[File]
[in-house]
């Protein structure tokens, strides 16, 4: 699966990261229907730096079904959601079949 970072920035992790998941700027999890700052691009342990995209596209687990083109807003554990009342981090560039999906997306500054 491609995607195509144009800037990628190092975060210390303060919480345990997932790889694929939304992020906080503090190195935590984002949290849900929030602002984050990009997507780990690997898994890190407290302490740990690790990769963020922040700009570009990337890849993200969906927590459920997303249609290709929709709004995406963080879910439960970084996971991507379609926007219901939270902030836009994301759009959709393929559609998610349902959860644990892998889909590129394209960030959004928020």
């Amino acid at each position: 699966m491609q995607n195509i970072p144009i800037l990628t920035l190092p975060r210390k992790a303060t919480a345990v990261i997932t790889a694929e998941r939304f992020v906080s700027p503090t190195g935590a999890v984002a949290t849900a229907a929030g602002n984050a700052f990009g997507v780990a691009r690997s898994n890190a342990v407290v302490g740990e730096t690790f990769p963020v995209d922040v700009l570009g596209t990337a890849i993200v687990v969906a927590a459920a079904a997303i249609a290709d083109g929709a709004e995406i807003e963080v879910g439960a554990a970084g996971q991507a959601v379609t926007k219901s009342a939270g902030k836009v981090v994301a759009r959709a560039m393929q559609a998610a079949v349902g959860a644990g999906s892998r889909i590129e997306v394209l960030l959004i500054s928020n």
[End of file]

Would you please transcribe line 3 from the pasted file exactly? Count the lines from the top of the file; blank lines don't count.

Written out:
């Amino acid at each position: 699966m491609q995607n195509i970072p144009i800037l990628t920035l190092p975060r210390k992790a303060t919480a345990v990261i997932t790889a694929e998941r939304f992020v906080s700027p503090t190195g935590a999890v984002a949290t849900a229907a929030g602002n984050a700052f990009g997507v780990a691009r690997s898994n890190a342990v407290v302490g740990e730096t690790f990769p963020v995209d922040v700009l570009g596209t990337a890849i993200v687990v969906a927590a459920a079904a997303i249609a290709d083109g929709a709004e995406i807003e963080v879910g439960a554990a970084g996971q991507a959601v379609t926007k219901s009342a939270g902030k836009v981090v994301a759009r959709a560039m393929q559609a998610a079949v349902g959860a644990g999906s892998r889909i590129e997306v394209l960030l959004i500054s928020n």